When Richard Glenn and Craig George heard a report from a seal tagging team that there was a large piece of ice north of Point Barrow with "rocks on it," their response was immediate.
"I mentioned it to Richard and he said, 'Get in the boat, let's go,'" said George, adding that they really didn't think they would find it when they set off July 29 but Richard recognized the significance .
But, as it turned out, the large piece of ice was exactly where the seal team had said it was, about 12 nautical miles northeast of Point Barrow -- meaning it was likely grounded in more than 80 feet of water. And it was very unusual indeed.
George, Glenn and several others who came along found a 230-by-660-foot iceberg that was about 25 feet above the sealine on one face. It was covered with striations and rocks, suggesting it might well have been part of a glacier. The ice had long streaks in it and one end was covered with angular rocks and granite boulders unlike anything found anywhere near Barrow.
The duo's reaction when they saw it?
"It was very adolescent," George said, who has been a wildlife biologist in the region for more than 30 years. "That pretty much sums it up."
"I was like a kid in a candy store," said Glenn, who has studied geology and sea ice extensively. "It was pretty wild to see these beautiful granite boulders."
The group was able to anchor up to the east side of the floe, which was mostly flat on top. Describing what they saw in a written summary, George noted that the surface of the floe was "smooth and striated with furrows and bands similar to a glacier. Some of the furrows appeared to represent sediment-laden bands in the ice. In other places, rocks and pebbles were 'meting in' to the ice surface."
The group observed thousands of rocks, with the largest rock some 4 foot (1.5 meters) cubed. The rocks were mostly granite.
"I've studied rocks for a long time and you just don't see rocks like that around here," Glenn said. "The oil bearing rocks of the North Slope are the sedimentary type."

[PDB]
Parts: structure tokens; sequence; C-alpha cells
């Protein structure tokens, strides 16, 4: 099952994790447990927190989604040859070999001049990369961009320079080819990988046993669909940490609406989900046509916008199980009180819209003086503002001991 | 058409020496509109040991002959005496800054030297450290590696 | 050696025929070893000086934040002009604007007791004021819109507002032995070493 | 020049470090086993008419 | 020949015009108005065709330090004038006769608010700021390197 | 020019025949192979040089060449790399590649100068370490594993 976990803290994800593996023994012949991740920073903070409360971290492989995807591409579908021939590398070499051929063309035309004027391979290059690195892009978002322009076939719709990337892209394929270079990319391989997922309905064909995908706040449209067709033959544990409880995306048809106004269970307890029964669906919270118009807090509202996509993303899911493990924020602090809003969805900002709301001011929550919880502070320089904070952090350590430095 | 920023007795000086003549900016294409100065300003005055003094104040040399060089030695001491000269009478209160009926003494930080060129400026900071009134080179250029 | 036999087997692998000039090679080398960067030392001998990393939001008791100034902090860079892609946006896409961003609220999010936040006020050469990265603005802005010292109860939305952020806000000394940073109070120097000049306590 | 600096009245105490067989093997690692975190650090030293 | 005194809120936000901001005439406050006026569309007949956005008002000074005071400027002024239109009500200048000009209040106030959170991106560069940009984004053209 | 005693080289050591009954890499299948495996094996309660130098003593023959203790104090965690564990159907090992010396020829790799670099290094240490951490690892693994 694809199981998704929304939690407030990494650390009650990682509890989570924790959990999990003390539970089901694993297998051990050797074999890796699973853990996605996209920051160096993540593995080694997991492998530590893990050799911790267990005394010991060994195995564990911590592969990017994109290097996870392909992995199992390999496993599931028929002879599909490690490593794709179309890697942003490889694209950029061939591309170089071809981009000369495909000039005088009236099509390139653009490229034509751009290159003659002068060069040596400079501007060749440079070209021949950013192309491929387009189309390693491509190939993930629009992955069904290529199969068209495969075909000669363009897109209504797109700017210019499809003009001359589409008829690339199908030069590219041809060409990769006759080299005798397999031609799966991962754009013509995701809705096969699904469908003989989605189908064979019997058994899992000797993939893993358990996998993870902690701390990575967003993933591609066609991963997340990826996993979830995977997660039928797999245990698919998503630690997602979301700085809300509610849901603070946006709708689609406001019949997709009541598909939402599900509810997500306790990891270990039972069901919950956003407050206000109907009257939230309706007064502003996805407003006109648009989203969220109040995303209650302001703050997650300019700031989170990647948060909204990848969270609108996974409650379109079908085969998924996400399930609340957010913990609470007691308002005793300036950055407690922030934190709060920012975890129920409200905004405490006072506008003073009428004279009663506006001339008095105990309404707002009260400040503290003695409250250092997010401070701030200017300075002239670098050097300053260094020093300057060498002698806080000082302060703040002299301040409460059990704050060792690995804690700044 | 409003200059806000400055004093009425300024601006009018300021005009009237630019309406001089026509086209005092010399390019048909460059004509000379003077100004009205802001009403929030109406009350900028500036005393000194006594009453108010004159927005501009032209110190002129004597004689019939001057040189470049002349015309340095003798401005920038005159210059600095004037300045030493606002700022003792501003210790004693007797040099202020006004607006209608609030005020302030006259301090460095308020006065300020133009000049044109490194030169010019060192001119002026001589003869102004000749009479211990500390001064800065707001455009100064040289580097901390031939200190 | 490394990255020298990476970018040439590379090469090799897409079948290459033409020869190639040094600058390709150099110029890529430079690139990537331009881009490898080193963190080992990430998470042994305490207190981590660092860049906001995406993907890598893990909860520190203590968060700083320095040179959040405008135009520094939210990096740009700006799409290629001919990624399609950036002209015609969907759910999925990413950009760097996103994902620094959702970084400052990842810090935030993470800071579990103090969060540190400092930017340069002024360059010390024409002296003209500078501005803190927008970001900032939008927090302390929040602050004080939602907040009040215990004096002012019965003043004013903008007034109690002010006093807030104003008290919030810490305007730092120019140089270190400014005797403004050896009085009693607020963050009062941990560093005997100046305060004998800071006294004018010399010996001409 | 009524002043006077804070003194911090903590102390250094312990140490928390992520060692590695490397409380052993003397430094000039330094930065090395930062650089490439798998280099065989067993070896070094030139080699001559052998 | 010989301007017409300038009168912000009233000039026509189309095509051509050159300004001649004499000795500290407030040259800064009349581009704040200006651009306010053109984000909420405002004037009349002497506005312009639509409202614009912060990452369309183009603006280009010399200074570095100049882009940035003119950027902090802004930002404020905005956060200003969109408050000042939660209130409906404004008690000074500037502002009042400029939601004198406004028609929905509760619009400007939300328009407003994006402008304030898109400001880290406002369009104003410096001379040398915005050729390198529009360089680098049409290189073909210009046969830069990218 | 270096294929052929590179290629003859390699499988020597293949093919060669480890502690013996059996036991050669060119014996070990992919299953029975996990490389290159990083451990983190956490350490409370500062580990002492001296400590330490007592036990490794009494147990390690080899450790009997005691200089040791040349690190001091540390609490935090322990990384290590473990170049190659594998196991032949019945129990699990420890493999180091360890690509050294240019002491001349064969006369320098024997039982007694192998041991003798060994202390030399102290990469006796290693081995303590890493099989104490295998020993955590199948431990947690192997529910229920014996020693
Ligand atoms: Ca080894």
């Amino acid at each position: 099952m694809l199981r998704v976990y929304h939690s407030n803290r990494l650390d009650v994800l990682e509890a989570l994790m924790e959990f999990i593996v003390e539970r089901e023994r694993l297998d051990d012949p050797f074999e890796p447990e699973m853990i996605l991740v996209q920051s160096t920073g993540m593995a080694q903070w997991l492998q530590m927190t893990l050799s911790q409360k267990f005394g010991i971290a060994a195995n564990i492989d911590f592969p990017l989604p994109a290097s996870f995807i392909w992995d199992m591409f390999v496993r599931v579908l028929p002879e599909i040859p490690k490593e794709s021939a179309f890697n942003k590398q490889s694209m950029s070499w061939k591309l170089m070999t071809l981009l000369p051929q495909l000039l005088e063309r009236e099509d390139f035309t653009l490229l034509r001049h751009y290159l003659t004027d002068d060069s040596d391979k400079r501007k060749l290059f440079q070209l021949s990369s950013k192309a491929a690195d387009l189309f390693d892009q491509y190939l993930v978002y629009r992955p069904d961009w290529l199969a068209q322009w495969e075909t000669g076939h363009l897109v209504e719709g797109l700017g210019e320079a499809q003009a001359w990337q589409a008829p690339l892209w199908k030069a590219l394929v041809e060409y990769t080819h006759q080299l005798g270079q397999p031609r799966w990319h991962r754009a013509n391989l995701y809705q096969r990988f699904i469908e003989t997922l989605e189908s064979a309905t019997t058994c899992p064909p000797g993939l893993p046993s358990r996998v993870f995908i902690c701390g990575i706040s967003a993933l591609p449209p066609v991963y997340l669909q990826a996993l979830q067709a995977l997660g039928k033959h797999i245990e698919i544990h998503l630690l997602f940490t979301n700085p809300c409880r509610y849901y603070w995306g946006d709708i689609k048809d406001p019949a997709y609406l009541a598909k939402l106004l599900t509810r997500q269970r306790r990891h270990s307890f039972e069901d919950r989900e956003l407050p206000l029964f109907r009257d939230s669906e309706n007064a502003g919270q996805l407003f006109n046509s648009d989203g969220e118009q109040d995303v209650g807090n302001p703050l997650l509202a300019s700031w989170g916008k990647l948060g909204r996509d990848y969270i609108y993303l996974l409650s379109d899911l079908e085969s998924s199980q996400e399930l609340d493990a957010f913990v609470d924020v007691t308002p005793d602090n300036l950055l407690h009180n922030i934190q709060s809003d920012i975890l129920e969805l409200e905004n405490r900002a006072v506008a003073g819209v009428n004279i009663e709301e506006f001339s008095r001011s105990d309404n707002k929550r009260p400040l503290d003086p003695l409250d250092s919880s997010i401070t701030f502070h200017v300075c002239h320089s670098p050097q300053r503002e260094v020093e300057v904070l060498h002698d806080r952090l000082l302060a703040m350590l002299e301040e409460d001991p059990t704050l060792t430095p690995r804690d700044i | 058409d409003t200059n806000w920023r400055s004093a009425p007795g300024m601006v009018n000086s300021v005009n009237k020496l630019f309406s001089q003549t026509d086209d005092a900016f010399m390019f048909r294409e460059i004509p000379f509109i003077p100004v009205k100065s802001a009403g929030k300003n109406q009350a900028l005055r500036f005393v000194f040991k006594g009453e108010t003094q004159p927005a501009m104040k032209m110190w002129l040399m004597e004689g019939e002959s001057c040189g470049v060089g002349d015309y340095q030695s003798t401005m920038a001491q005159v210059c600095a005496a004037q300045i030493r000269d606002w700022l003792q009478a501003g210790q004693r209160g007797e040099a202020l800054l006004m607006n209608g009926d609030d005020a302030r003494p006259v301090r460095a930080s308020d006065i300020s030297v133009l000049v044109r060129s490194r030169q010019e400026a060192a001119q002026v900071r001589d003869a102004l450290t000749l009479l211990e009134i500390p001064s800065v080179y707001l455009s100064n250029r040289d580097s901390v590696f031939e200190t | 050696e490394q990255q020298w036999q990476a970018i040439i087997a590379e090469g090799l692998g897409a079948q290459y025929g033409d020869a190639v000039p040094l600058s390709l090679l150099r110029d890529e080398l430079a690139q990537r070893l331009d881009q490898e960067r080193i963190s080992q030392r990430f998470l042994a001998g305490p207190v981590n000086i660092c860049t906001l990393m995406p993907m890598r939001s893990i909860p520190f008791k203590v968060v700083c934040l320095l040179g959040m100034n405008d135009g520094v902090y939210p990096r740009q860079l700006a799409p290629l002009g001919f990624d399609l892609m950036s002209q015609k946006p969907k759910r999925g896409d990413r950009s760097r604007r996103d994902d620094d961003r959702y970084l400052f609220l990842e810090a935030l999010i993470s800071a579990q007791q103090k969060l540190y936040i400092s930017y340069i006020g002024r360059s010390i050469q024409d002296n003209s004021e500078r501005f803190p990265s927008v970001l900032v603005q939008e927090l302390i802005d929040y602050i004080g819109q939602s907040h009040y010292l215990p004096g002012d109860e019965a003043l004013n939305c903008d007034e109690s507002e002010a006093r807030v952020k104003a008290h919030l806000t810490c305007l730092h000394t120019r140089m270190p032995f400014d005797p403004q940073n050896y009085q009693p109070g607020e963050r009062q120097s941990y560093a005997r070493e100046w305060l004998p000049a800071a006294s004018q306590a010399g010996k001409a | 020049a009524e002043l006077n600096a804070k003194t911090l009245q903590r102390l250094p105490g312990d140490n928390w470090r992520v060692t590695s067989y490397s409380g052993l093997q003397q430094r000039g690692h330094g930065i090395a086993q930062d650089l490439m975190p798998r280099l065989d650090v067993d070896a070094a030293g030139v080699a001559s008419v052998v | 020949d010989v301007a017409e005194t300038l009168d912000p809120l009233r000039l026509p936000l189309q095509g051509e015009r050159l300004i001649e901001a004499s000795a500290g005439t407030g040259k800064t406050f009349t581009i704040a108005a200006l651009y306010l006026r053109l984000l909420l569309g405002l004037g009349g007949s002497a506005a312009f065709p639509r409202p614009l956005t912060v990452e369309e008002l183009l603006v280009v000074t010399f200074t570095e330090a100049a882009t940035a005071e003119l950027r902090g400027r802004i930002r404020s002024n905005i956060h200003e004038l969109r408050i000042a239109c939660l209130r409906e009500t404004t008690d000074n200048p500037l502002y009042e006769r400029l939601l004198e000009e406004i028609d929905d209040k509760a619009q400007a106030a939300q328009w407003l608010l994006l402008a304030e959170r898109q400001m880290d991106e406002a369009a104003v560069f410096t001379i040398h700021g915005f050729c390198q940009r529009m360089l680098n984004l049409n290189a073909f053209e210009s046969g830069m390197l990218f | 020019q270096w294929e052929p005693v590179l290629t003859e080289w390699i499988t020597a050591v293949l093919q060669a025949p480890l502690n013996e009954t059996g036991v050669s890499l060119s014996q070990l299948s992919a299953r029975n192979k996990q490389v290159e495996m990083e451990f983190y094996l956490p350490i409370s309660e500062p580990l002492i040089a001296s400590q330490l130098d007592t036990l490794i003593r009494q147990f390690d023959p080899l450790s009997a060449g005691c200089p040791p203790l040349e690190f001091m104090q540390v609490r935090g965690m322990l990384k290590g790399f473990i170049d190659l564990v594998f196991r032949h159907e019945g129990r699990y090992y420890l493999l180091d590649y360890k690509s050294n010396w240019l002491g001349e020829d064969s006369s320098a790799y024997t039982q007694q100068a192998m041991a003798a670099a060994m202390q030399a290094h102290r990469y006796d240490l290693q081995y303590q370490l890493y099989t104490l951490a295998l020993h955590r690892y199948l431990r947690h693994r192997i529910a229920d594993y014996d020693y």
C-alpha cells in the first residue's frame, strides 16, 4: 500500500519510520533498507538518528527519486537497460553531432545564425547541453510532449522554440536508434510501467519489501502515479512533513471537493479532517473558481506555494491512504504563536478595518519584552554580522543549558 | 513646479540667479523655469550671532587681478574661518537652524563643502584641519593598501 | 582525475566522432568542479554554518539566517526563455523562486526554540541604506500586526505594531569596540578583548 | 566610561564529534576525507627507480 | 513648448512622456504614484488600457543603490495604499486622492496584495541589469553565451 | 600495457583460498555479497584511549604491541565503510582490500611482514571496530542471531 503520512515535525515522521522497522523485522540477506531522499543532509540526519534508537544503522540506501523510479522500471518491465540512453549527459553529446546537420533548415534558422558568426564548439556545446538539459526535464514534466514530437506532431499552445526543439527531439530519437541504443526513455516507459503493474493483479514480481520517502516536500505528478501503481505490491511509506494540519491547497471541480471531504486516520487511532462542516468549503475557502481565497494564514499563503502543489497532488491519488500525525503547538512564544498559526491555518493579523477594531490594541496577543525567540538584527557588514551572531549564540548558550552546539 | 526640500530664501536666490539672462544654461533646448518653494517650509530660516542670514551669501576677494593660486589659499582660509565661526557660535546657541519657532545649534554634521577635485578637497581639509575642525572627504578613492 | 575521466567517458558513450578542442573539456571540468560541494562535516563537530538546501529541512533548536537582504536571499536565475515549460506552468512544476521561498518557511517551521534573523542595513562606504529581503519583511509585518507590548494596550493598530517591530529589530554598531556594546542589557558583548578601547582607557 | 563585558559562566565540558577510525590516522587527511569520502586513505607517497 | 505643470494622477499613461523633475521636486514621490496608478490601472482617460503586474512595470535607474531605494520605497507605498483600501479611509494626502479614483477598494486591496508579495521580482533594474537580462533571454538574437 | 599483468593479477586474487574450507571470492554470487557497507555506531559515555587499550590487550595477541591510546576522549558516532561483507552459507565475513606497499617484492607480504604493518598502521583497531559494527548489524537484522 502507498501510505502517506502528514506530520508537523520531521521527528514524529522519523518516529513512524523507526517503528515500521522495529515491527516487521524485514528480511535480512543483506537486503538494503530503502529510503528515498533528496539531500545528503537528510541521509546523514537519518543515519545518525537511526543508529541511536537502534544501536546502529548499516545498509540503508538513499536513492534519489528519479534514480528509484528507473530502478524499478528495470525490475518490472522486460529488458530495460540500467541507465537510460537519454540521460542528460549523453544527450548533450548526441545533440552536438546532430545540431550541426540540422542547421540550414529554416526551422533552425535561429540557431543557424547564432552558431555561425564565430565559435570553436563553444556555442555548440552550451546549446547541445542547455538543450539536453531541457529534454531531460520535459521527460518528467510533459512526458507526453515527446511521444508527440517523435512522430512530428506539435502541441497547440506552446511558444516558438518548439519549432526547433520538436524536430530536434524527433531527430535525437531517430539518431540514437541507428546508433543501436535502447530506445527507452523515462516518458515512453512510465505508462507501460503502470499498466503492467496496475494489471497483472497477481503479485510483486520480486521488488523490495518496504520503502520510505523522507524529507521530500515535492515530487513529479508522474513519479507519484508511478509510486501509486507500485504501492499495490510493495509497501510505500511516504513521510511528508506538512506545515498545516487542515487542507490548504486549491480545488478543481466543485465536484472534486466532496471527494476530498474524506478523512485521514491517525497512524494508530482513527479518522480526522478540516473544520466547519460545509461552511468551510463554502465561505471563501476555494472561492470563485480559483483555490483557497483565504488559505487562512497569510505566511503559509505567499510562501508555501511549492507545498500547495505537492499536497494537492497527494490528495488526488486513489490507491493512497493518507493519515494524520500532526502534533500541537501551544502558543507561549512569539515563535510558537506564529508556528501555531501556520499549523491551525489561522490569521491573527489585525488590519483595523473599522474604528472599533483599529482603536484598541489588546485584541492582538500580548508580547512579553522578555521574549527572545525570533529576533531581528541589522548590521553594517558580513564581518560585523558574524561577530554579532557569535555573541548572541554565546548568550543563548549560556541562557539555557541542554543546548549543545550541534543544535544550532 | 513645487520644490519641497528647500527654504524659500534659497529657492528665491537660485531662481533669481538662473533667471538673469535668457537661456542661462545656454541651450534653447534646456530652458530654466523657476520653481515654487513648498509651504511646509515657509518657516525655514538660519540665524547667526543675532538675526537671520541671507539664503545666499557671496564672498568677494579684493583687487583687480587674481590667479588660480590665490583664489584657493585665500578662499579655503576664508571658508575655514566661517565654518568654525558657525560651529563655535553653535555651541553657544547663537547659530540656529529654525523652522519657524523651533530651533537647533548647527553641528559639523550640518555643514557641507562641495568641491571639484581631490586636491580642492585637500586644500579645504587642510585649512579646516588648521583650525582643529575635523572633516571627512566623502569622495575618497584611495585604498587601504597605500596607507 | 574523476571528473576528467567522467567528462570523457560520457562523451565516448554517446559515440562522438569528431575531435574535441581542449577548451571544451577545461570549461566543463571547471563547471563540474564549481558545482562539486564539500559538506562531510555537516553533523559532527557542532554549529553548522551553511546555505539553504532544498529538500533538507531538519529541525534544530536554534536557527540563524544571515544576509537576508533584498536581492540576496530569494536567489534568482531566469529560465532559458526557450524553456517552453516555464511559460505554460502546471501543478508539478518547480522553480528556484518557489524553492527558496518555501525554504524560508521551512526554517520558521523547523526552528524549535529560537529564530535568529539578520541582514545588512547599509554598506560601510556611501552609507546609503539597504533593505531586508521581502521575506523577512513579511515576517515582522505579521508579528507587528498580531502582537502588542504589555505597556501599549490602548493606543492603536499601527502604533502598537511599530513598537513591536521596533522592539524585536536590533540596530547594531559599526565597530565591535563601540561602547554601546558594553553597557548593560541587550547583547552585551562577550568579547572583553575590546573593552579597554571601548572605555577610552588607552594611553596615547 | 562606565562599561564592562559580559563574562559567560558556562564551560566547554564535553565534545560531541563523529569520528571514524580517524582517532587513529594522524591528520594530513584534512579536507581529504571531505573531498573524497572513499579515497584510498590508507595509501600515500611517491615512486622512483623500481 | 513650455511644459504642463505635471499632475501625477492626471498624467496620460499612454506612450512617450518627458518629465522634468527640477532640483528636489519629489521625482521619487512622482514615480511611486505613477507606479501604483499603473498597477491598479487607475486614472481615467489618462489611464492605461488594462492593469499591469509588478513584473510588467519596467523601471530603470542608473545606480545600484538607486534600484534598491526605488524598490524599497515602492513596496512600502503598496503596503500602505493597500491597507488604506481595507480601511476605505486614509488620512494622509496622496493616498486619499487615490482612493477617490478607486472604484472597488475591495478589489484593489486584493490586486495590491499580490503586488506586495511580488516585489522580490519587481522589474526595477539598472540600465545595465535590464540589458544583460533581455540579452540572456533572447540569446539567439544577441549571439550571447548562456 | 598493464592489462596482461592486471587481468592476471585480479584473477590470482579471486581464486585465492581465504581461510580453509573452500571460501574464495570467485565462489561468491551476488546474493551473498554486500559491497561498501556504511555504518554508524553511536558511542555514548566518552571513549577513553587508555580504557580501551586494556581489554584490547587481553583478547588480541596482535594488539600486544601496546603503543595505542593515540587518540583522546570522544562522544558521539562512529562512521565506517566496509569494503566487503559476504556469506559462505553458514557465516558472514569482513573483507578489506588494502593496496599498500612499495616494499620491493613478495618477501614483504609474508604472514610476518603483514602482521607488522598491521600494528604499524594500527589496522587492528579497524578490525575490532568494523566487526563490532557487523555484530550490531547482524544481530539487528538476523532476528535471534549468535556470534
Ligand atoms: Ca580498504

So where did the floe with its unusual rocks come from? George and Glenn sent photos to scientists in Canada and elsewhere. The initial theory is that the chunk of ice may be part of an "ice shelf" or glacier, perhaps in the northeastern Canadian Arctic Islands where glaciers that were previously ice-bound are now on open water. Perhaps a chunk calved off and entered what Glenn describes as a circular clockwise current flow that characterizes the Arctic Ocean's circulation pattern.
While it is unusual to see an ice floe with boulders on it from far-away terrain, it's not unheard of. While neither Glenn nor George has ever seen anything like this before in all their years of traveling and studying the Arctic, Inupiat elders they have talked to have said such floes sometimes float through - usually farther from shore.
In addition, there are areas in the Arctic landscape and nearshore waters where similar boulders can be found, boulders that show evidence of glaciation despite the fact that no such glaciation occurred in the Barrow area. It's possible those boulders came to rest on shore after hitching a ride on a chunk of ice, too.
George said that this floe may also be an indication of the changes due to climate shifts and the opening of waters in the Arctic that would allow this piece of ice to be castaway from the Canadian Arctic and drift along the U.S. Arctic coast.
"We speculate that reduced multiyear ice cover in the Chukchi (and polar pack in general) may allow previously icebound glacial fragments such as this to more easily enter the surface circulation of the Arctic Ocean and come to rest on the nearshore waters of the Chukchi and Beaufort seas," George wrote. "But the scientists who study these ice formations will soon give us a clearer answer."
An ice fragment estimated at some 55 feet above the sealine was spotted in May off Point Belcher north of Wainwright, which also appeared to be glacial ice.
"It's a current and clear example of what's happening over time," said Glenn.